]> Matthias Wimmer (溫雅石)

IMUnified - protocol

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In 2000, IM Unified announced to create a protocol that enables an instant messaging client to join different IM services. Founding members were MSN, Odigo, Yahoo! and others.

Since then I have not heard much of IMU. I don't even think that their IMIP protocol will ever be used really. But it does exist and e.g. the Yahoo! messenger client supports it. You only have to change some values in the Windows registry. Afterwards, you're client is able to join other IM services like Odigo with the Y! messenger.

For no other reason than to see how IMIP works I've dumped some IMIP sessions with a network sniffer. The IMIP protocol is very simple structured and looks a bit like SMTP or http.

All data is exchanged over a TCP/IP connection. The clients connects to port 11319 at the server. Firstly, it performs the login handshake and afterswards, it is exchanging messages, presences and other data. All data is exchanged in blocks.

All blocks have a structure of lines. Every line is finished by \r\n (carriage return, line feed). The first line contains the type of a block, the second line contains the size of the block (first two lines not counted). It is a decimal ASCII number containing the size in bytes. Starting at the third line, there are head lines, optionally followed by an empty line, optionally followed by a block body. If the body is empty, the empty line can be absent. (The Y! messenger is allways sending the empty line, the Odigo server isn't.)

As block types (content of the first line) I have noticed the following so far: "HELO" (before login, version check, negotiation of auth type), "LOGN odigo-number" (exchange of login data), "STAT presence" (exchange of presence information, presence is one of ONLINE, AWAY, BUSY, OFFLINE (other side going offline or this side going invisible), "ACK status" acknowledge (status 600 is OK, I got 811 after sending wrong login data), "LIST ADD odigo-number" (adding user to list), "PING" (keep-alive packet, interval set by server in HELO block), "MESG" (message), "LIST ACCEPT odigo-number" (accept being added by other side), "DISC" (logout).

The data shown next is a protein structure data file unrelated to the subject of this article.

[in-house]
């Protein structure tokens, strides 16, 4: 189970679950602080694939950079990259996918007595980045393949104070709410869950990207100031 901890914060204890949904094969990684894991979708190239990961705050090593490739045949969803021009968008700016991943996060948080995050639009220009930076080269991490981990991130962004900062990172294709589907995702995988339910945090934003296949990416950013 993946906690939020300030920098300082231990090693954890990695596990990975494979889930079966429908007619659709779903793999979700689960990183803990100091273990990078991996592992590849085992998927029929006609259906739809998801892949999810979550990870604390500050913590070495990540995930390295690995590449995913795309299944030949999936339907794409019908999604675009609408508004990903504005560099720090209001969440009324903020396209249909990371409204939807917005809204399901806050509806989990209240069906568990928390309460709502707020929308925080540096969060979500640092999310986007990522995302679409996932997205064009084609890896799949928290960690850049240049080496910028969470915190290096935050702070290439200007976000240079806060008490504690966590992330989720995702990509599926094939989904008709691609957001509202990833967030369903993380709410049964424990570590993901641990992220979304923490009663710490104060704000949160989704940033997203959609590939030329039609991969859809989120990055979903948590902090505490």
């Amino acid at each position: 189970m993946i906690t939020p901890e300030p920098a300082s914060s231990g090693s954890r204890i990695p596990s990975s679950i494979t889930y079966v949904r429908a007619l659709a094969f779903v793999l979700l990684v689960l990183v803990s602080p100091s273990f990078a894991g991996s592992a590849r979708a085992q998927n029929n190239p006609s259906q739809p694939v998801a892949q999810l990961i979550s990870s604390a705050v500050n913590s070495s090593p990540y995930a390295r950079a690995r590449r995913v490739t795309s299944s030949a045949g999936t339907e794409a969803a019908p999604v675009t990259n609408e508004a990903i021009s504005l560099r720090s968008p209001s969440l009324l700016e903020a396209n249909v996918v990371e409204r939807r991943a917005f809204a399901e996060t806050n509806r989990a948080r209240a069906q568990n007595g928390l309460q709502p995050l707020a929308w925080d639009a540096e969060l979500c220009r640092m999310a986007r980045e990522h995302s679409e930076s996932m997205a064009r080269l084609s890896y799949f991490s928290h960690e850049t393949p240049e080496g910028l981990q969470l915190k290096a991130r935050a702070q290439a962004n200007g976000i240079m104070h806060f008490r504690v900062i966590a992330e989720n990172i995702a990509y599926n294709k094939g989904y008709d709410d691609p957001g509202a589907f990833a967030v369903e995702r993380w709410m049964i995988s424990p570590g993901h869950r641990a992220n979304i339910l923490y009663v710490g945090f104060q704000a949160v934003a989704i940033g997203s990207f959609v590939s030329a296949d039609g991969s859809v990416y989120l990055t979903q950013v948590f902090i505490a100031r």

The header lines always have the form "identifier: content\r\n". Every block has an ID line ("ID: idvalue"). This ID is mirrored in a reply by the "Reference: idvalue" header line, sent by the server. The Y! messenger starts to generate the IDs at "1001" and increments this value for every block. The Y! messenger is always sending the ID lines as the first header line. I don't think this is neccessary because the Odigo server is not always sending this line as first header line.

The first block that is transmitted from the client to the server is a "HELO" block. Besides the ID line it contains a "Protocol: IMIP/1.0" line. The Odigo server replies with another "HELO" block containing the following lines: "Auth-Type: imip-md5", "Capabilities: server-lists", the ID line, "Keep-Alive: 60", "Protocol: IMIP/1.0", "Registration http://www.odigo.com/user", "Service: odigo.com", "ServiceDisplayName: Odigo", an empty line and an ASCII string (Odigo uses the decimal ASCII representation of a 32 bit value), that is used as salt for the MD5 password exchange. The Keep-Alive line seems to control the interval of the client sending "PING" blocks. The HELO block does not contain a Reference line.

Afterwards, the client sends a "LOGIN odigo-number" block containing the following header lines: ID line, "Client: Yahoo! IMIP Client", "Auth-Type: imip-md5", an empty line and the MD5 hash of a string containing the salt concatenated with the user's password. The hash is represented as a hexadecimal ASCII value with small letters. At the UNIX command line you can reproduce the hash value with md5sum. e.g. if the salt in the HELO block was "1919833824" and your password is "password" you get the hash with: printf "1919833824password" | md5sum (the result should be c35900c24a82592dd2d0db27c647ff17). The server replies with a "LOGN odigo-number" block containing only ID and Reference header lines.